A time for reflection…•Response to external criticisms of CSOs: •Aid effectiveness (implementing PD) •Legitimacy (impacts, representation, credibility) •Transparency (to constituencies) •Accountability (volunteerism)•And internal criticisms •North-South relationships •INGOs and local CSOs •Solidarity •Multiplicity
The Open ForumObjectives1. Create an open process, through country-based, sectoral/thematic, regional and global consultations and multi-stakeholder dialogue.2. Develop a common CSO vision on DE .3. Agree on common principles of CSO DE.4. Provide guidance on how to apply the principles.5. Articulate the minimum standards for an enabling environment for CSOs.
The Open Forum 70 NATIONAL CONSULTATIONS 6 THEMATIC PROCESSES 11 REGIONAL WORKSHOPS 2 GLOBAL ASSEMBLIES INTERNATIONAL FRAMEWORK FOR CSO DEVELOPMENT EFFECTIVENESSIstanbul Principles for CSO Statement on CSO Conditions for EnablingDevelopment Effectiveness Accountability Environment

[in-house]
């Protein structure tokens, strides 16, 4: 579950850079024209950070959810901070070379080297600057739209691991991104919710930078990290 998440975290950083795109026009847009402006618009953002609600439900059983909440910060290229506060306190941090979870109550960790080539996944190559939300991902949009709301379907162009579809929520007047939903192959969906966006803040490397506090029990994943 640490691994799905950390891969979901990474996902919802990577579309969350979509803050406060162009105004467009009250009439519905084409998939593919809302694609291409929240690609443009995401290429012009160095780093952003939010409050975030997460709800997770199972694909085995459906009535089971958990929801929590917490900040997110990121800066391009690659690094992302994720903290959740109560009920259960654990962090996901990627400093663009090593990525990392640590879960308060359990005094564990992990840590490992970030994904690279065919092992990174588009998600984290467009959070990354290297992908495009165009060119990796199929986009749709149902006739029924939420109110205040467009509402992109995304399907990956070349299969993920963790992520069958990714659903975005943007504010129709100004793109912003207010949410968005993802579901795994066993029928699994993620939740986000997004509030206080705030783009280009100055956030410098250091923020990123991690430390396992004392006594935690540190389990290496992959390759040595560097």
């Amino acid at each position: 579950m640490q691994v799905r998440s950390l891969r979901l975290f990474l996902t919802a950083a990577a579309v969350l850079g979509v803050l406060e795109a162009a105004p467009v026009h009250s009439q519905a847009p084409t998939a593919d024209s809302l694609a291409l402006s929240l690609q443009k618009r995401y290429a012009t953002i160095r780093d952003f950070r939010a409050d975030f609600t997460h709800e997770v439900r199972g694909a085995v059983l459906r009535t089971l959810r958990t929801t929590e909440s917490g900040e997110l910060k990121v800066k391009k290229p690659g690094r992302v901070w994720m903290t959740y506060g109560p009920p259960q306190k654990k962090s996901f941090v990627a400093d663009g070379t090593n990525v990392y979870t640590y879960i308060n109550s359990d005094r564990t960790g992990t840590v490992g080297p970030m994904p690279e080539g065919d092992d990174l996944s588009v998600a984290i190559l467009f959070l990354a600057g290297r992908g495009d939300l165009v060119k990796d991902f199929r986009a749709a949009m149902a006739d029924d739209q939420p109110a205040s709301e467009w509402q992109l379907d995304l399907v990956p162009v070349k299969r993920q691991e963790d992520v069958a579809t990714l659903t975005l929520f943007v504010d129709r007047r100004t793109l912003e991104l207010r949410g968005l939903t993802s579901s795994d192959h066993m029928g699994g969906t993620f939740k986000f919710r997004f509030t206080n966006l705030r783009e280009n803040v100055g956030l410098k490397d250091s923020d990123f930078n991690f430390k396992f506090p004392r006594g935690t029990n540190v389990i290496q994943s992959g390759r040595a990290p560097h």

Overview of the1. Introduction International Framework • Reiterating commitment to CSO DE • Understanding of DE (and definition of CSO) • What is unique about CSOs2. Reiteration of each principle, further background and then guidance3. Strengthening mechanisms for CSO Accountability • Existing practice • Challenges to strengthening • Principles to guide stronger accountability practice4. Critical conditions for enabling environment for CSOs
So what are the eight Istanbul Principles?1. Respect and promote human rights and social justice.2. Embody gender equality and equity while promoting women and girls’ rights.3. Focus on people’s empowerment, democratic ownership and participation.4. Promote environmental sustainability.5. Practice transparency and accountability.6. Pursue equitable partnerships and solidarity.7. Create and share knowledge and commit to mutual learning.8. Commit to realizing positive sustainable change.
…and what does this look like in practice?1. Human rights: CIDA policy on disability (Handicap International), RBA (CCIC)2. Gender equality: Feminitarianism, farmers co-ops (Oxfam Canada).3. Ownership and participation: Haitian beneficiaries texting (Oxfam Québec), budget monitoring4. Environmental sustainability: Integrating climate change into development (Care Canada)5. Transparency and accountability: IATI compliant (EWB), Keystone Accountability (Oxfam Canada).